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Kinds of Sentences

Declarative - A declarative sentence makes a statement. A


declarative sentence ends with a period.
Example: The house will be built on a hill.
Interrogative - An interrogative sentence asks a question.
An interrogative sentence ends with a question mark.
Example: How did you find the card?
Exclamatory - An exclamatory sentence shows strong
feeling. An exclamatory sentence ends with an exclamation
mark.
Example: The monster is attacking!
Imperative - An imperative sentence gives a command.
Example: Cheryl, try the other door.
Sometimes the subject of an imperative sentence (you) is
understood.
Example: Look in the closet. (You, look in the closet.)
Types of Sentences
The various types are Simple, Complex and Compound (also sometimes a fourth
type, Complex-compound). They are based on the pattern of combination of
independent and dependent finite clauses.

Simple Sentence: It contains a single clause. Remember it needs to


be an independent finite clause. - e.g. Then he came back to his
senses.

Complex Sentence: It contains a number of clauses, which depend,


directly or indirectly, upon one single independent clause. - e.g.
When he had spent all the money, that country experienced a
severe famine.

Compound Sentence: It is a mixture of sentences. Each sentence


that is part of a Compound Sentence is called a Coordinate Clause.

A coordinate clause may be a simple sentence or a complex sentence. This means...

A Compound Sentence may have any of the following mixing patterns:

1. Simple + Simple + ....

e.g. I will leave this place and (I will) go back to my father.

When the Coordinate Clauses are all Simple Sentences, then the combined sentence
is called simply a Compound Sentence. (In my opinion, it should be called
a Simple Compound Sentence.)

2. Complex + Simple + ....

For example: While the young man was still a long way off, his father saw him and
(he) was moved with pity.

Some people call this type of sentence (as well as the one following) a Complex-
compound Sentencebecause at least one of the constituents is a Complex
Sentence.
3. Complex + Complex + ....

e.g. Now the elder son, who was out in the fields, was coming back and as he drew
near the house, he heard music and dancing.
Types of Finite Clauses
A finite clause may be independent or dependent.

Here are some famous examples of independent clauses:

"The light has gone out of our lives." (Jawaharlal Nehru)


"I have a dream." (Martin Luther King Jr.)
"The weak can never forgive." (Mahatma Gandhi)

These clauses are said to be independent because they are sufficient the way they
are. They don't need any other group of words to depend upon. They can stand on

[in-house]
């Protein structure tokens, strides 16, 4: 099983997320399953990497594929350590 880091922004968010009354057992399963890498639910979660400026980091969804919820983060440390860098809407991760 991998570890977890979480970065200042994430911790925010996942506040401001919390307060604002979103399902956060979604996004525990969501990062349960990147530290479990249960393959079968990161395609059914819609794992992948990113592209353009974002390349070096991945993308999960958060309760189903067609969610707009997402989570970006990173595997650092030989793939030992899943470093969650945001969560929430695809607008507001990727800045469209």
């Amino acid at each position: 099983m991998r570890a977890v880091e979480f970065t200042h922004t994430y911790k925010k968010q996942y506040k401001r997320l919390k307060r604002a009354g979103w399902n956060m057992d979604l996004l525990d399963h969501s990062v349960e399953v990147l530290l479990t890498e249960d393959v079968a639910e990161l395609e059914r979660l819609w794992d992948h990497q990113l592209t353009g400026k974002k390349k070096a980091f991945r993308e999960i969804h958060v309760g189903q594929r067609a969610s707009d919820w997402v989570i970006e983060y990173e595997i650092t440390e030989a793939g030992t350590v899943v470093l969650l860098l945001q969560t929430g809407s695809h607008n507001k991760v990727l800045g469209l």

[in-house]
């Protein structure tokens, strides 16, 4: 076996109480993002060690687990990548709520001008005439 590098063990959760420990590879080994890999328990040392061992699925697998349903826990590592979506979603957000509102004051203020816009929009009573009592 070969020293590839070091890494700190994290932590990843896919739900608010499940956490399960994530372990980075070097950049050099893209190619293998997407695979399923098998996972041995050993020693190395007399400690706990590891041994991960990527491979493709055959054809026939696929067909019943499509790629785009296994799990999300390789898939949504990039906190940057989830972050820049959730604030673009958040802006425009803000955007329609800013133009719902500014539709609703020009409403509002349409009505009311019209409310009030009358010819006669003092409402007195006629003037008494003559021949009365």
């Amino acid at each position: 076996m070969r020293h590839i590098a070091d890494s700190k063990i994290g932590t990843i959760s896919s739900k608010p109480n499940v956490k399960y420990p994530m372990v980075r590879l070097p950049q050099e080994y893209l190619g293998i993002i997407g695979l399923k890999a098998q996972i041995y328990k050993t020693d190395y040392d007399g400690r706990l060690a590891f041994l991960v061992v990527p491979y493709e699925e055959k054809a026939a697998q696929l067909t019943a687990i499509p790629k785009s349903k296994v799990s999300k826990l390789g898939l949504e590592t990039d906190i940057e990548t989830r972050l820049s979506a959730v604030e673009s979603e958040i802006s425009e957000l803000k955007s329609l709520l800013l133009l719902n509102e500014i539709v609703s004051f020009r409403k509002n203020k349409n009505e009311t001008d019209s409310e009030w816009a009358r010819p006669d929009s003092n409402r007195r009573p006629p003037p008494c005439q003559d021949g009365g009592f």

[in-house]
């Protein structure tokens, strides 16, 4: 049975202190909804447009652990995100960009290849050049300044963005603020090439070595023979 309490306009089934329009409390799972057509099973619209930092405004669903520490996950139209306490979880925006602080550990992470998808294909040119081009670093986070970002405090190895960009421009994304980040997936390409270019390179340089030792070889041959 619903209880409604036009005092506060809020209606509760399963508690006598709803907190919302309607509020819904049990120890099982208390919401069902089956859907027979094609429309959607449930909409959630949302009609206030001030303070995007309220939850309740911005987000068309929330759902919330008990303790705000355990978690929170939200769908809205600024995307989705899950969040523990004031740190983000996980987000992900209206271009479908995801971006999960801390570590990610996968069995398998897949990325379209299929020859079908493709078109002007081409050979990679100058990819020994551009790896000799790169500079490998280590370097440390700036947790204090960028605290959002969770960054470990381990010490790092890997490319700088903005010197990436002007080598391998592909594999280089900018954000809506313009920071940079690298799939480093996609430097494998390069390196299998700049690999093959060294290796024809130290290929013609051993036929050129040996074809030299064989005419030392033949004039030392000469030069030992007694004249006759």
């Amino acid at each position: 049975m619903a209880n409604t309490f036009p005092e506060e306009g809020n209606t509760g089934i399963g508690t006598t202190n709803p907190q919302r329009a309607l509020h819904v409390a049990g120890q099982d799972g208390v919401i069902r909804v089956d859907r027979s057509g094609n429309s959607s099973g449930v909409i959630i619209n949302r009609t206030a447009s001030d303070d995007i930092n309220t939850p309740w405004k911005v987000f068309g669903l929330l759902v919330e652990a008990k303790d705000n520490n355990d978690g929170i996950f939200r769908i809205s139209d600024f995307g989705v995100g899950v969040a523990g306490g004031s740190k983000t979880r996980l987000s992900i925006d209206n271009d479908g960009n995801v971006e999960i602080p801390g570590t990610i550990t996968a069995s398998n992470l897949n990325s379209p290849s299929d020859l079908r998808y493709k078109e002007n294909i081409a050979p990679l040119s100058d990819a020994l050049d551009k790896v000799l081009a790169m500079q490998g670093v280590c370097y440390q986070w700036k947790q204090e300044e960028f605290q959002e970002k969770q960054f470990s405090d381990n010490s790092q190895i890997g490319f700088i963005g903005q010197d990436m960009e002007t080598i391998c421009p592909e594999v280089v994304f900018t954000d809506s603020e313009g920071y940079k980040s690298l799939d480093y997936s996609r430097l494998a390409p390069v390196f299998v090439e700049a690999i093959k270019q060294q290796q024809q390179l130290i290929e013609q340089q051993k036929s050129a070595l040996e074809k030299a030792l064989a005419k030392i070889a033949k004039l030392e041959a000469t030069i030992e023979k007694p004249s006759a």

their own.

Here are some examples of dependent clauses:

1. The light that shone in this country was no ordinary light.


2. You can learn grammar freely here, if you read these pages.
3. We are declaring to you what we have seen.

In the last three sentences above, the dependent clauses are highlighted,
and we shall now see on what they depend.

The dependent clause...

'that shone in this country' depends on the independent clause 'the light was
no ordinary light'.

'if you read these pages' depends on 'you can learn grammar freely here'.

'what we have seen' depends on 'we are declaring to you'.


Types of Dependent Clauses
They are of three types, depending upon the work they do.

See the three numbered sentences above.


(Here they are once again for your convenience.)

1. The light that shone in this country was no ordinary light.

2. You can learn grammar freely here, if you read these pages.

3. We are declaring to you what we have seen.

1. Adjective (Relative) Clauses

In sentence 1the clause 'that shone in this country' describes the noun light.

Words that describe a noun are called adjectives. Therefore, clauses that describe
a noun are called adjective clauses.

They are also known by the name relative clauses, because they always begin
with a relative pronoun or relative adverb.

Light
Adverb
Articles
Blogs
College student jobs
Finite

2. Adverb Clauses

In sentence 2the clause 'if you read these pages' tells us something more about
verb 'can learn'.

Words that tell us something more about verbs are called adverbs. Therefore,
clauses which do the same job are called adverb clauses.

3. Noun Clauses

In sentence 3We are declaring to you 'what we have seen'if we ask the
question, "are declaring what?", we get the answer 'what we have seen'.
A word which has this kind of relationship to a verb is called an object. To be an
object is the privilege of nouns, pronouns, noun phrases, and noun clauses.
So, 'what we have seen' is a noun clause.

We are now ready to move on from the Clause to the Sentence.